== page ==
Alberta Politics
Part of the crowd at the Medicine Hat Court of Queen’s Bench yesterday (Photo: Twitter).

Money from wealthy right-wing ideologues helps fuel group challenging Alberta’s protections for GSA members

Posted on June 21, 2018, 3:41 am
10 mins

The so-called Justice Centre for Constitutional Freedoms achieved its first goal yesterday, generating plenty of publicity for itself and its social conservative supporters at the first day of its court bid to overturn the Alberta NDP Government’s legislative effort to protect students who join gay-straight alliances.

By the sound of media reports from the southeastern Alberta city of Medicine Hat, a circus-like atmosphere prevailed outside the courtroom as a crowd of button-wearing anti-GSA activists showed up to support the group’s constitutional challenge, opposed by a few counter-protesters.

Justice Centre for Constitutional Freedoms President John Carpay (Photo: JCCF).

This produced lots of coverage, including reports in national publications, doubtless further raising the profile of the Calgary-based JCCF, which is already beloved by Alberta’s conservative mainstream media, pretty well the only kind we have around here.

The Calgary-based organization is seeking an injunction to stop enforcement of the Alberta law protecting members of school gay-straight alliances from being outed to their parents while it challenges the constitutionality of the legislation. Although it largely forgotten now, GSAs themselves were mandated by an earlier Progressive Conservative government.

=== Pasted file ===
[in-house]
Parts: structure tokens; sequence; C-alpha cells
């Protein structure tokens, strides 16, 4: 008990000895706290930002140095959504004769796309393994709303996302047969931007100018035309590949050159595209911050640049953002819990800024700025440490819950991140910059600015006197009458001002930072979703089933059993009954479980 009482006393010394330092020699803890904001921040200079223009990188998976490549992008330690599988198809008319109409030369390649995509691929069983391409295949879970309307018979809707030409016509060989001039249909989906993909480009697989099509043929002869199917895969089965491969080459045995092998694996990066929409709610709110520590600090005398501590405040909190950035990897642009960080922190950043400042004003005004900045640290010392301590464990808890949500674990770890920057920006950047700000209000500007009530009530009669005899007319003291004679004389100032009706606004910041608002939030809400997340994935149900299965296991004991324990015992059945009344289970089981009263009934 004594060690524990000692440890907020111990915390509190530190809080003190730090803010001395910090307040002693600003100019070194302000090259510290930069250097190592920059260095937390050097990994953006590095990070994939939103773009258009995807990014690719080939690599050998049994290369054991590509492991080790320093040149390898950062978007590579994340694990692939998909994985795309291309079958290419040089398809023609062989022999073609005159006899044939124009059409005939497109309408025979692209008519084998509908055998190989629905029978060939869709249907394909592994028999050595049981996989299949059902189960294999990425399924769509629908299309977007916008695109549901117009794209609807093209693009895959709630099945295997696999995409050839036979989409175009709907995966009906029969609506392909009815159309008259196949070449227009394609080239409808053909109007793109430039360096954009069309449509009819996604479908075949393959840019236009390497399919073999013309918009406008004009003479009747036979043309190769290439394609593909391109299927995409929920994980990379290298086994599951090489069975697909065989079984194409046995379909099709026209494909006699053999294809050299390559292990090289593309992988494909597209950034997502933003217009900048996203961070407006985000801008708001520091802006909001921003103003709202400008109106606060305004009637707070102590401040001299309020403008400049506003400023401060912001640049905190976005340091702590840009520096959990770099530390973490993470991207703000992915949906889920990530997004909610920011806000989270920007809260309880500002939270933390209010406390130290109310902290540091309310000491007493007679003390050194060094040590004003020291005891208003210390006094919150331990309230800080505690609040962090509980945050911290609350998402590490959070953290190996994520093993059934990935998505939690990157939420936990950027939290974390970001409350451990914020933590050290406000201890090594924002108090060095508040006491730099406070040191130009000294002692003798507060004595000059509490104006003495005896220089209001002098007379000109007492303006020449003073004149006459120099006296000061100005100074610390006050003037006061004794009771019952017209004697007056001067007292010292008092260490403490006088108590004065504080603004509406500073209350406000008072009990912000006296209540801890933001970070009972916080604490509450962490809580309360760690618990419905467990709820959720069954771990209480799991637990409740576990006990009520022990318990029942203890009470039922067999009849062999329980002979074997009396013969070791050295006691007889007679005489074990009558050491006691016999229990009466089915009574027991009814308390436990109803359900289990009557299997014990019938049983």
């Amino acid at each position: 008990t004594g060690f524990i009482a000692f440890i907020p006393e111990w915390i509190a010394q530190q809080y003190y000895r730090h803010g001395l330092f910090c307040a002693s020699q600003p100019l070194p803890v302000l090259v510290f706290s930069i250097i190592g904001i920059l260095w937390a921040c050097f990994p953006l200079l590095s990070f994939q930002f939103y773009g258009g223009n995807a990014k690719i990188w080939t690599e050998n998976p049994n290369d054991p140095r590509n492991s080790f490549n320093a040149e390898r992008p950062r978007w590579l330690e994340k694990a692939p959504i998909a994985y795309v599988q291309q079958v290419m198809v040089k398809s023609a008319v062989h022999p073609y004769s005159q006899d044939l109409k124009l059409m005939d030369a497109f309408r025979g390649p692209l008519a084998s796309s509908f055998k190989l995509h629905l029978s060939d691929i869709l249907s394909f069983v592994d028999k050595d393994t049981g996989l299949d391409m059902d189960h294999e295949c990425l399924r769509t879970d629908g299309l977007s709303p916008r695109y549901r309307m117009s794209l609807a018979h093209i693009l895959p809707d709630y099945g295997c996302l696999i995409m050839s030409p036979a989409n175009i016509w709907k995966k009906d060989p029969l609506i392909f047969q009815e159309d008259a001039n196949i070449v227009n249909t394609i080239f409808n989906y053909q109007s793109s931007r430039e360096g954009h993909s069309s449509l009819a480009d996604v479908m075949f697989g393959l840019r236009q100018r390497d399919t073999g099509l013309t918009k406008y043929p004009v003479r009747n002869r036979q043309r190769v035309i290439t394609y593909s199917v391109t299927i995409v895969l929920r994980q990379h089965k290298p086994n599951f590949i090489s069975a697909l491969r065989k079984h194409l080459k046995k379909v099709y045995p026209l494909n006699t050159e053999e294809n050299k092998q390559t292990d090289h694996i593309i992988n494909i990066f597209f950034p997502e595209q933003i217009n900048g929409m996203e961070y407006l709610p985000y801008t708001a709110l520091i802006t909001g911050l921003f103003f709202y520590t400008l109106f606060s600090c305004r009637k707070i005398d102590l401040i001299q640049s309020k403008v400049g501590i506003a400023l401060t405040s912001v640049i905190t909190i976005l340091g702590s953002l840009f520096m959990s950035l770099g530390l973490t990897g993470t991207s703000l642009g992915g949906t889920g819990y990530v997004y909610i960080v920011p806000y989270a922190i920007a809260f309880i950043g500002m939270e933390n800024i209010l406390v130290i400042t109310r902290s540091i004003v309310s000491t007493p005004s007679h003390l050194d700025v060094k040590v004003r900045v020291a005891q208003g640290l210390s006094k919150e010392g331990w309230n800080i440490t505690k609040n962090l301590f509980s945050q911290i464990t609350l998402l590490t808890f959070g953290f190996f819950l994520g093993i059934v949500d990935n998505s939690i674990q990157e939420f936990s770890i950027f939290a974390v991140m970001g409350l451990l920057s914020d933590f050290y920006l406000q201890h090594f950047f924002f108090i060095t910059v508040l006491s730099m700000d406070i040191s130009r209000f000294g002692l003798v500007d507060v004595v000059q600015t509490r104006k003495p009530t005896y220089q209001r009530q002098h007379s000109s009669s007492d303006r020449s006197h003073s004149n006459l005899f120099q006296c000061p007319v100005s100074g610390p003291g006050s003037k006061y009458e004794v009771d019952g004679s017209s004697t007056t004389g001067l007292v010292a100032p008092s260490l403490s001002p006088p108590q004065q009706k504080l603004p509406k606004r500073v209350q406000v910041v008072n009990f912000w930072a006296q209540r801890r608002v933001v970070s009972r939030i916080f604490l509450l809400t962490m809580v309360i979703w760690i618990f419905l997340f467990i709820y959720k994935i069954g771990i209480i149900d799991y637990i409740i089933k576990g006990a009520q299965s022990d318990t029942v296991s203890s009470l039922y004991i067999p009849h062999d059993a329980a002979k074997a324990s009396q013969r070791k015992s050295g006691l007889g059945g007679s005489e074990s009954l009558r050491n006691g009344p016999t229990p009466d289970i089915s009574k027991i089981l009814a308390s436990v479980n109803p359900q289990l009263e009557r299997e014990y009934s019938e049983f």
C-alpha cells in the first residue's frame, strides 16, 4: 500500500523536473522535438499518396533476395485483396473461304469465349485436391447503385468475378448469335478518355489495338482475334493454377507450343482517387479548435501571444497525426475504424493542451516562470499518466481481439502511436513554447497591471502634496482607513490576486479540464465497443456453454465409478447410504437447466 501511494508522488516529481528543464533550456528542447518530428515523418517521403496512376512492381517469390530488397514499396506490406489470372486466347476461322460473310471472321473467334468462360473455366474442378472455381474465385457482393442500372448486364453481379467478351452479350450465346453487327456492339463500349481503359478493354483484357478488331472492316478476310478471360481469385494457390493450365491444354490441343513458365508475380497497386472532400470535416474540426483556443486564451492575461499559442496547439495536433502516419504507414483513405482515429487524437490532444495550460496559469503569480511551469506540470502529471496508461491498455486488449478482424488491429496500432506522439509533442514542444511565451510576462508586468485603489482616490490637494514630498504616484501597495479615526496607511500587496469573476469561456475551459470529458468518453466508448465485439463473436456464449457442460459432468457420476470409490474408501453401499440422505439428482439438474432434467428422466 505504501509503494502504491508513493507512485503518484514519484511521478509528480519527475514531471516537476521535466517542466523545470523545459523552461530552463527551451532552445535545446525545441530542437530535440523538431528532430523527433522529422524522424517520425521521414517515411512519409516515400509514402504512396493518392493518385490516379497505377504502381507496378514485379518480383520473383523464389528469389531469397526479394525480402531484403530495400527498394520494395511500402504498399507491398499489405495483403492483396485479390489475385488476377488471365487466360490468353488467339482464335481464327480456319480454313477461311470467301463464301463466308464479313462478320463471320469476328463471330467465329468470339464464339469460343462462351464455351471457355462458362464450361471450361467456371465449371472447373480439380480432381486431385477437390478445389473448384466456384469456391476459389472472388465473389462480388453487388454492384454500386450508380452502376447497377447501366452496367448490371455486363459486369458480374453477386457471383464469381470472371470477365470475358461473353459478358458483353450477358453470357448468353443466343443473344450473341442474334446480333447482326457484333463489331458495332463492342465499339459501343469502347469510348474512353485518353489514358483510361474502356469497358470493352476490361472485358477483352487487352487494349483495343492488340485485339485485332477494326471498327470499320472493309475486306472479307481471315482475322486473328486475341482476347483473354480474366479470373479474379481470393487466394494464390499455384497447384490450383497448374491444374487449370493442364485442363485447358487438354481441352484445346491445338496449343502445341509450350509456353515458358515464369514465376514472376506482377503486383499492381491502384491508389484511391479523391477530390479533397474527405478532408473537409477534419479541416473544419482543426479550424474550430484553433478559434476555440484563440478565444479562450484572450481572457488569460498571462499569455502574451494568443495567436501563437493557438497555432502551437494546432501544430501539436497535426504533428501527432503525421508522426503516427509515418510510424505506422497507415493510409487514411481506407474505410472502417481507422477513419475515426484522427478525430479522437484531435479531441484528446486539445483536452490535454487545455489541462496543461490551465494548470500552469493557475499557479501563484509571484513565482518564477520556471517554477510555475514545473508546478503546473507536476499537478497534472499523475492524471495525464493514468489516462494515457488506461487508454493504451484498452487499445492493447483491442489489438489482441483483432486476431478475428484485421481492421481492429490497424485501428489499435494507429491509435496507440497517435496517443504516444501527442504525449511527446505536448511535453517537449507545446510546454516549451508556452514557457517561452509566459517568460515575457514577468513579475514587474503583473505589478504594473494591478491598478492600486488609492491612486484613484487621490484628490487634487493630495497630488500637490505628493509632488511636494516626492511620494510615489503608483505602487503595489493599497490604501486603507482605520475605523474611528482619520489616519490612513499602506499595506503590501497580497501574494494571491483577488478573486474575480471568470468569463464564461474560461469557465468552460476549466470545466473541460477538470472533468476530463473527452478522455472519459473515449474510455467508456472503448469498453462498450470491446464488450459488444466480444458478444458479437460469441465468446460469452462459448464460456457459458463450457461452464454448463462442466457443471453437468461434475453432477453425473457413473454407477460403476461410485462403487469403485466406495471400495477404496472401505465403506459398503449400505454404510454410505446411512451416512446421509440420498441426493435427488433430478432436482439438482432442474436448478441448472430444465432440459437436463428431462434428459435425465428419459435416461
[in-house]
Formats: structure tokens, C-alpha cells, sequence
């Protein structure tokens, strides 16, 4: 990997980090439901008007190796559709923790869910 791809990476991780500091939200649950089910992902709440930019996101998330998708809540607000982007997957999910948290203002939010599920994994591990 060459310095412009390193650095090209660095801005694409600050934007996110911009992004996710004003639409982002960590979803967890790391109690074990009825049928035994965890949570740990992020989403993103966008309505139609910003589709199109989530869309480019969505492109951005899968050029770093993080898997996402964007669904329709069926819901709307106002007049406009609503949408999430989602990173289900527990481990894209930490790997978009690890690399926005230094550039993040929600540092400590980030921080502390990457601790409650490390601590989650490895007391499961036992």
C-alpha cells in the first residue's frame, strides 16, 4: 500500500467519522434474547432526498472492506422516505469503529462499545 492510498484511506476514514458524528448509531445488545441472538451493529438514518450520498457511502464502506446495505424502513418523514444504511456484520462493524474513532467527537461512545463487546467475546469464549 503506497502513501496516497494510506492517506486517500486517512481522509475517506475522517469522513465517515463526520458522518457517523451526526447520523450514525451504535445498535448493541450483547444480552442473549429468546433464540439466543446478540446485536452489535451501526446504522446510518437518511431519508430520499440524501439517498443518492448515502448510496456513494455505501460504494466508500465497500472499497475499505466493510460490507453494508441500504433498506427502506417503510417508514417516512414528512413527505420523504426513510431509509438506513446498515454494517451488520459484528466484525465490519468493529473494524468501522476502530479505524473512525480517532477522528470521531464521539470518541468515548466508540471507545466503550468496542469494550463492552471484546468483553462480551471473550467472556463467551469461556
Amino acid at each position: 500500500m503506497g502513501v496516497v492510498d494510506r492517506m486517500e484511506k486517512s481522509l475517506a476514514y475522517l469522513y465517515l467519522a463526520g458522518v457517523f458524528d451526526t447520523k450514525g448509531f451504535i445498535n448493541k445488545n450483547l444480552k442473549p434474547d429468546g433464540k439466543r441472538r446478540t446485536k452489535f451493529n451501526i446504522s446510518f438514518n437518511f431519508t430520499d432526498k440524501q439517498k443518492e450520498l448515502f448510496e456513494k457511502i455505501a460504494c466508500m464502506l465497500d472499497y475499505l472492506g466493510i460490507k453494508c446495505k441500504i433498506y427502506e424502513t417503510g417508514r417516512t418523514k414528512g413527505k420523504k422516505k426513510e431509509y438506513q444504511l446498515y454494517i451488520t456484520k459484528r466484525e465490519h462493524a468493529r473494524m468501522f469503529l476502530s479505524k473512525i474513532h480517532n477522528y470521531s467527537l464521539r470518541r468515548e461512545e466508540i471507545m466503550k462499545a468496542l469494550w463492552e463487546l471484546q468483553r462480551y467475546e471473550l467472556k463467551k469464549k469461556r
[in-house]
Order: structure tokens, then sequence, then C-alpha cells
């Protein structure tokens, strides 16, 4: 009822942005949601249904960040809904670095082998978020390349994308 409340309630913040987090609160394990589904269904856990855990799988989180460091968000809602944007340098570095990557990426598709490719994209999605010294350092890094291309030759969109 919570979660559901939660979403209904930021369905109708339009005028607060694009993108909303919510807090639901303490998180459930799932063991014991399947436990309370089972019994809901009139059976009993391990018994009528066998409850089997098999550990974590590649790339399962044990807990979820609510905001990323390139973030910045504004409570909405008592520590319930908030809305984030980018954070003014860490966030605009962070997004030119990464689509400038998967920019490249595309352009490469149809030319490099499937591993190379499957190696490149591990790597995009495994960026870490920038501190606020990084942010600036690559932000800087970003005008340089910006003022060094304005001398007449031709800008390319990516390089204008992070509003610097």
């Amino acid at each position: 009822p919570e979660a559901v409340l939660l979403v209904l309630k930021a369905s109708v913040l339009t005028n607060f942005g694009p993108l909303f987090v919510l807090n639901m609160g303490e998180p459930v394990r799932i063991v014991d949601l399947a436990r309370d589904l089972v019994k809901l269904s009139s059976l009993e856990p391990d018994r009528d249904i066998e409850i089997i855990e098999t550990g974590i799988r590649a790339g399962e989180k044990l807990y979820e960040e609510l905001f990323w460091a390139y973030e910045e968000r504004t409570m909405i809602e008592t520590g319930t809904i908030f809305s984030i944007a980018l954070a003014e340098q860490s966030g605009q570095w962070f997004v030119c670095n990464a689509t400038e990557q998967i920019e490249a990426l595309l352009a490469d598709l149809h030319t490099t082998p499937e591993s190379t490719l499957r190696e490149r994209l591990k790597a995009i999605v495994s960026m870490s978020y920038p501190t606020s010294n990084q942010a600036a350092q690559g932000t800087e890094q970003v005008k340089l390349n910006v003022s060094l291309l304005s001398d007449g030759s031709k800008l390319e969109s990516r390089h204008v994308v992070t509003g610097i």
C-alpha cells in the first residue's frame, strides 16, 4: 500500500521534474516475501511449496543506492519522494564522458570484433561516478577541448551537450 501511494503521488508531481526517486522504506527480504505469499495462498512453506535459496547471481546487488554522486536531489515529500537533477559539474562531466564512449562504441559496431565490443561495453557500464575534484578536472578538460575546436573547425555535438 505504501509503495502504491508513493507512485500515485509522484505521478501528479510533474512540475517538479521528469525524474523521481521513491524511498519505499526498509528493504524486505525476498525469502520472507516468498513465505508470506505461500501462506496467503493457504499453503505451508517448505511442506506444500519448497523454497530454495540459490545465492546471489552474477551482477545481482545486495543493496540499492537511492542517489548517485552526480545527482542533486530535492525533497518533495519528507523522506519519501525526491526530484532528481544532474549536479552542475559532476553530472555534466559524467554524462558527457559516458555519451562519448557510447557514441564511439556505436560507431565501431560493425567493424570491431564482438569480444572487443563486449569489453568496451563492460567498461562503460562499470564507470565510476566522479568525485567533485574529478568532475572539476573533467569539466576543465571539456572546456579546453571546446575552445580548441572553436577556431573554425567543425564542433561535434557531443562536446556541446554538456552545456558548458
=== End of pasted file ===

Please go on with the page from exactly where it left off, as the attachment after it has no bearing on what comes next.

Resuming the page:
Meanwhile, ignored in the mainstream media maelstrom was the question of how the organization is financed.

While it is impossible to know what percentage of the JCCF’s annual budget of more than $1 million comes from large donors in Canada and other countries associated with the right-wing funding network, we can infer from the limited information available to the public that it is significant.

Canadian Taxpayers Federation President and CEO Troy Lanigan (Photo: David J. Climenhaga).

The JCCF has been granted charitable status by the Canada Revenue Agency despite almost all the work it does being inherently political, at least according to a common-sense definition. So some information is available from the CRA. More hints can be found on the group’s own website, and elsewhere on the Internet.

It seems likely that in addition to small donations from well-meaning individuals with social conservative convictions, a considerable portion of the group’s funds come from large domestic and foreign funders of right-wing causes, sometimes seen as providers of “dark money.”

This is true despite the group’s appealing name, worthy of a posse of Marvel Comics superheroes, and its frequent claims it is just defending the constitutionally protected rights of sincerely religious parents, beleaguered social conservative university students pushed around by cultural Marxists, and the like.